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Selin Davasse. Photo by Spyros Rennt

At the beginning of NWT, you published a manifesto. What mood were you in when you wrote it?

BS: We were all supposed to have our own performances at Roter Salon in 2020, but then the pandemic forced all theaters to shut down. We then met and talked a lot on Zoom, collecting thoughts of what a digital theater could look like, coming up with this idea of the app and thinking about ways to create digital »liveness«.

SD: We had a Google Docs, and it wasn’t very coherent and needed to be distilled into something more punchy and succinct. Then, the notion of a manifesto came up. I love manifestos, but they’re always so bombastic and swollen with male ego. There is this quote: »Manifestos are written by failed artists«. And maybe in this manifesto, failure is accepted and expected to some degree. We just wanted to experiment with new forms, and the manifesto proposed some possibilities, even if in a sentimental and overly-confident manner.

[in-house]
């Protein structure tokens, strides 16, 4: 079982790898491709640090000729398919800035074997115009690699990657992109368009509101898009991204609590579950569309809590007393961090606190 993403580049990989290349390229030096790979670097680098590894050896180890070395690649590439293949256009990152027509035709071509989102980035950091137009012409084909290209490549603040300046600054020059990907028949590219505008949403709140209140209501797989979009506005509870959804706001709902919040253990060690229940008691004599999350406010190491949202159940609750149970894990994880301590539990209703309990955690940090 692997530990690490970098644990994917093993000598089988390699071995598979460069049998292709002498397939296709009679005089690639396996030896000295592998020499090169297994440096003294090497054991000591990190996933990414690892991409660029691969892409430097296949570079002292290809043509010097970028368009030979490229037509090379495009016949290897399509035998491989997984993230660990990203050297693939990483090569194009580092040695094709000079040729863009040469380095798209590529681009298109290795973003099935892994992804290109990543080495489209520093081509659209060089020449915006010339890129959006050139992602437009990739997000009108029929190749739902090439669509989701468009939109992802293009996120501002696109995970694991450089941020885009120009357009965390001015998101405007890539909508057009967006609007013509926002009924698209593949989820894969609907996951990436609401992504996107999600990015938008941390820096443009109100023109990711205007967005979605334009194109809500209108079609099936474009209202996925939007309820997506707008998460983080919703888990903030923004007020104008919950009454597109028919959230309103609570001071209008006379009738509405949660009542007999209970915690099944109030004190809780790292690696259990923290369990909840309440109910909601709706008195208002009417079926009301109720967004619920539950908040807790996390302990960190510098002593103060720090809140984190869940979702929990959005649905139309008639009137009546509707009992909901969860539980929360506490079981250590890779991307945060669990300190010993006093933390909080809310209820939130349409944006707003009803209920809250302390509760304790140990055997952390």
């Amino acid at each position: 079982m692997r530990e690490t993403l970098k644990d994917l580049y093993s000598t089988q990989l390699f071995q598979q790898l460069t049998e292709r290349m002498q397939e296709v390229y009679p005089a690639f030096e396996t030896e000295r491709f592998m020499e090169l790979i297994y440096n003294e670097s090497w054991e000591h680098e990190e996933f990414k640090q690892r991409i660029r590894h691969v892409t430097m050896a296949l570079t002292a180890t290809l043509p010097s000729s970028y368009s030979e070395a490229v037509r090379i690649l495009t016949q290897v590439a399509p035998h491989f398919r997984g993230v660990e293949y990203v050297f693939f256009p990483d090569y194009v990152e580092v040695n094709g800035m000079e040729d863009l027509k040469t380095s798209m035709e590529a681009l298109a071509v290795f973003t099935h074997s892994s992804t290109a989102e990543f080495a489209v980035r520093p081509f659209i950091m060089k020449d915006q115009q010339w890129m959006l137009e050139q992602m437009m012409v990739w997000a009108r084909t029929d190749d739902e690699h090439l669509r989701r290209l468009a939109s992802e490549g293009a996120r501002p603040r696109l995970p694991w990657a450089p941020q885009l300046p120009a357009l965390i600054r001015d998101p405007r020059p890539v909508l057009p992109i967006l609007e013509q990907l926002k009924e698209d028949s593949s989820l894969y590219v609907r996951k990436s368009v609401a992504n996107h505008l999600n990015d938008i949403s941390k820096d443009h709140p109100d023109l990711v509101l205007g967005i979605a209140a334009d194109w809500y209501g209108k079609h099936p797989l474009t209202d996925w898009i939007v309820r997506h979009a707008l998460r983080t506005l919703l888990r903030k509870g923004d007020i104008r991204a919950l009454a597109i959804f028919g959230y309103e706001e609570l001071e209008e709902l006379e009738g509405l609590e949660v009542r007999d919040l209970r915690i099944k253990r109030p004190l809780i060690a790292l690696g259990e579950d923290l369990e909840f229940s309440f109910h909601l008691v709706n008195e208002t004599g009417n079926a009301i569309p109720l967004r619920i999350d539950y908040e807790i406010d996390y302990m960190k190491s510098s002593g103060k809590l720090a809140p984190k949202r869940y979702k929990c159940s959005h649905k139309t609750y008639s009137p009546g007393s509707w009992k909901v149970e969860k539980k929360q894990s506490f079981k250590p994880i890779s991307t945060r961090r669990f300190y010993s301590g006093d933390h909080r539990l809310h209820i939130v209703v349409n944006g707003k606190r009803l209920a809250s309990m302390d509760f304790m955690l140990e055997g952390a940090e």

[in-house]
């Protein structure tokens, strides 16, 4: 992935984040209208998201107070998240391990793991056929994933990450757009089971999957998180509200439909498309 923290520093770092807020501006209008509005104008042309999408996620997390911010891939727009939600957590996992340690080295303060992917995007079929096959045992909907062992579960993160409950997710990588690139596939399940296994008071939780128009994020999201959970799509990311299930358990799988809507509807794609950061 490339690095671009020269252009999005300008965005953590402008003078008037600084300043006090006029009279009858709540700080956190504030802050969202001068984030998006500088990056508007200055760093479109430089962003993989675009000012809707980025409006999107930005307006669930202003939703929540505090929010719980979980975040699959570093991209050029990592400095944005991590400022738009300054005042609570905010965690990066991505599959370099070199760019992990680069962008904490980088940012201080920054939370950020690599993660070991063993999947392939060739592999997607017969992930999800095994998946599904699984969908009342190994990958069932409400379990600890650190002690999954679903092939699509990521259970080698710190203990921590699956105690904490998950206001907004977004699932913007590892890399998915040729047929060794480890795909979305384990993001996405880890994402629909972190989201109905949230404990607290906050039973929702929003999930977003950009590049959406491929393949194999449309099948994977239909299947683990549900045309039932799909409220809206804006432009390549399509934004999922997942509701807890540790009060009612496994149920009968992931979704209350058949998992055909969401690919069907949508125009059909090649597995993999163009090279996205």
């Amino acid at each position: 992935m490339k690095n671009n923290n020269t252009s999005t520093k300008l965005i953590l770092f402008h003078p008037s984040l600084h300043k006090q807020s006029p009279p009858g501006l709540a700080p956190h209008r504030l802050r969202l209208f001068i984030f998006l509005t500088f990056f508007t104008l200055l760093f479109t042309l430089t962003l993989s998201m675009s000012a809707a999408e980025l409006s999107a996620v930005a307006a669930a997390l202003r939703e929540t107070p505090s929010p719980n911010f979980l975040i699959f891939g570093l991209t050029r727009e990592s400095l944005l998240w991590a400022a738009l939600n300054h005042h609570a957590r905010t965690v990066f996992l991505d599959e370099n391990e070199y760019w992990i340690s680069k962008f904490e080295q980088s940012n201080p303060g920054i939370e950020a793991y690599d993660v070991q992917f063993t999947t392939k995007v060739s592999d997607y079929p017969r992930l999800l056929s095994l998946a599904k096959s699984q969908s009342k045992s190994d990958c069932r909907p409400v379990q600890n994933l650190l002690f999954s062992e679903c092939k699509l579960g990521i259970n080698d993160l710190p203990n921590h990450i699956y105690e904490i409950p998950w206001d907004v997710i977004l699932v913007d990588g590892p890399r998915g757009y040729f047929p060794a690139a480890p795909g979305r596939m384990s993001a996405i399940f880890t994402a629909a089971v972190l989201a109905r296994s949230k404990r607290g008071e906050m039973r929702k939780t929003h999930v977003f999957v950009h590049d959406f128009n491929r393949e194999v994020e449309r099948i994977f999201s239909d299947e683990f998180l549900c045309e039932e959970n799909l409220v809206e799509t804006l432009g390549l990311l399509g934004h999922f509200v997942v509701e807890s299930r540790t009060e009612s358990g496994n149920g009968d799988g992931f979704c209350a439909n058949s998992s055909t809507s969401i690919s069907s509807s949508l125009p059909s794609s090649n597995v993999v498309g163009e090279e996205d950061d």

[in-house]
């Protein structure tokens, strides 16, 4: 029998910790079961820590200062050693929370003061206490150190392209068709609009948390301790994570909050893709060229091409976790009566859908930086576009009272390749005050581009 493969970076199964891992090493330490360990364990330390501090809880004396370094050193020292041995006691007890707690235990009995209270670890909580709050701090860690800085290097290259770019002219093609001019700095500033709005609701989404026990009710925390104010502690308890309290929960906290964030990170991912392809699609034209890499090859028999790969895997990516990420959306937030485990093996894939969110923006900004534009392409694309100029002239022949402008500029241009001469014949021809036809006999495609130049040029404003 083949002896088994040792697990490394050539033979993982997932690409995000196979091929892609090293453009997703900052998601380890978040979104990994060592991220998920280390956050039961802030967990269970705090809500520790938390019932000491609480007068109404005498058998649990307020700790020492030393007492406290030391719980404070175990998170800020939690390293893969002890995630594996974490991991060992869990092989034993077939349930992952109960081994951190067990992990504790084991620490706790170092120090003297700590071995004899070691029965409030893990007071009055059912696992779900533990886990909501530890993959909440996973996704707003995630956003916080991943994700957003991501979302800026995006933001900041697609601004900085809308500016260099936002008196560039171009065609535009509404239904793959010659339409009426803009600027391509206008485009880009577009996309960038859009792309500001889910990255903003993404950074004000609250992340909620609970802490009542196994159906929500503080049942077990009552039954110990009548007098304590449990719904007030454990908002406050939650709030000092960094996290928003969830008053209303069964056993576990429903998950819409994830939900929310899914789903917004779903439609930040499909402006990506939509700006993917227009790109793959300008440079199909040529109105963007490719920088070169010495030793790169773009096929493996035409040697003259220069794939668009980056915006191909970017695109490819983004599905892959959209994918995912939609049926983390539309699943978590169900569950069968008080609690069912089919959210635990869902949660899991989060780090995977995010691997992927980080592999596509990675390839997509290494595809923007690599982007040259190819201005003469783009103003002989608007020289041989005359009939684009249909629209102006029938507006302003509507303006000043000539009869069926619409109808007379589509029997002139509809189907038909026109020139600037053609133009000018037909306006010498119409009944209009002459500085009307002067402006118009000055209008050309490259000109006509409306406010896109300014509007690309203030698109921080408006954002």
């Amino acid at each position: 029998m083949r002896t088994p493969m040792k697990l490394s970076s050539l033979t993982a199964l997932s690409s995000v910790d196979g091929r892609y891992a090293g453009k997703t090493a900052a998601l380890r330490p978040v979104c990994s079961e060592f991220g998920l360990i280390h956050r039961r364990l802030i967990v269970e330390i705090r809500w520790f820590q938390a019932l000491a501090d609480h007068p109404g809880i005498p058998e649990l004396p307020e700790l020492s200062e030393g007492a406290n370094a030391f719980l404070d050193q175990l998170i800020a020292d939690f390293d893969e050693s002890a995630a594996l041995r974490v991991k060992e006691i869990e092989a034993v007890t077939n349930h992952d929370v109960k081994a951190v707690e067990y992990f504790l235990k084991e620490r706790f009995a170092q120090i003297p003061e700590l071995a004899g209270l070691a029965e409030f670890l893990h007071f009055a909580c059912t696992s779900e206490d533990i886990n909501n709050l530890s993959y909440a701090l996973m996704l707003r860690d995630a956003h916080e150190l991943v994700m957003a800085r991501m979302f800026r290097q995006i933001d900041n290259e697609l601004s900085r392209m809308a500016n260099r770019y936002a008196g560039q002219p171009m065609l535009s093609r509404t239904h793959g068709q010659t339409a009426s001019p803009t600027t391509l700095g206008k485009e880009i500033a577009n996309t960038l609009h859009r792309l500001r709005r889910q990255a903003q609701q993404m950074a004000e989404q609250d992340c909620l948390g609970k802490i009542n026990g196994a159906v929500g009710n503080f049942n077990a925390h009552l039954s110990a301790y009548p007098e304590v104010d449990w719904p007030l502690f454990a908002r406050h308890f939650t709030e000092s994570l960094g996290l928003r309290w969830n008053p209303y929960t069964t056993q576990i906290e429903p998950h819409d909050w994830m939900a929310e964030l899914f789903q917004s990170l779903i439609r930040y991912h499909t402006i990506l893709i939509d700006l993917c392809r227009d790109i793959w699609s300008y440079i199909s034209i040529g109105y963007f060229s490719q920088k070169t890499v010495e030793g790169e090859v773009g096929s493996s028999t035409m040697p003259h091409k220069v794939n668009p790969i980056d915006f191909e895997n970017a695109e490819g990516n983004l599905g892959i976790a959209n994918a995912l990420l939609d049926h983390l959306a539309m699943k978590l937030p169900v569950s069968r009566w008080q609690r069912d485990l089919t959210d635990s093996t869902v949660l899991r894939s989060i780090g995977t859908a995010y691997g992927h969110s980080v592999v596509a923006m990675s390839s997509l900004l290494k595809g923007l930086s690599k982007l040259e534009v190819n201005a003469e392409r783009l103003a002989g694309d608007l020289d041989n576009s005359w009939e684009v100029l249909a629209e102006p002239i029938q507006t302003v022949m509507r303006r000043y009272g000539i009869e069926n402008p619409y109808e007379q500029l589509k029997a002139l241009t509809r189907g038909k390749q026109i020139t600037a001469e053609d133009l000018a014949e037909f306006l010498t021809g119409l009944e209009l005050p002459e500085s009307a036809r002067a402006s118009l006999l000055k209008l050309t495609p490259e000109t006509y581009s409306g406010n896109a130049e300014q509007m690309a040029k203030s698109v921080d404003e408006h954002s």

As we reflect on failure, I would like to bring Legacy Russel into this conversation: »The glitch is a provocation and a proposition that is intend to show how failure can be emancipatory.« Many of your projects exhibit this kind of failure.

SD: Part of the idea was to push the platforms and apps to their limits. The artists we collaborated with had complete artistic freedom. But the ideas in the manifesto were always present in our exchange and, whenever possible, we tried to use an app as an integral component of the work, which of course usually meant that this was something new to everyone involved and the apps we squatted for artistic purposes were owned by big corporations. The thing about glitches is that they’re a bit like mutations in cyberspace. Even if they’re initially unintended, they can lead to desirable outcomes and lasting change or, at least, valuable knowledge.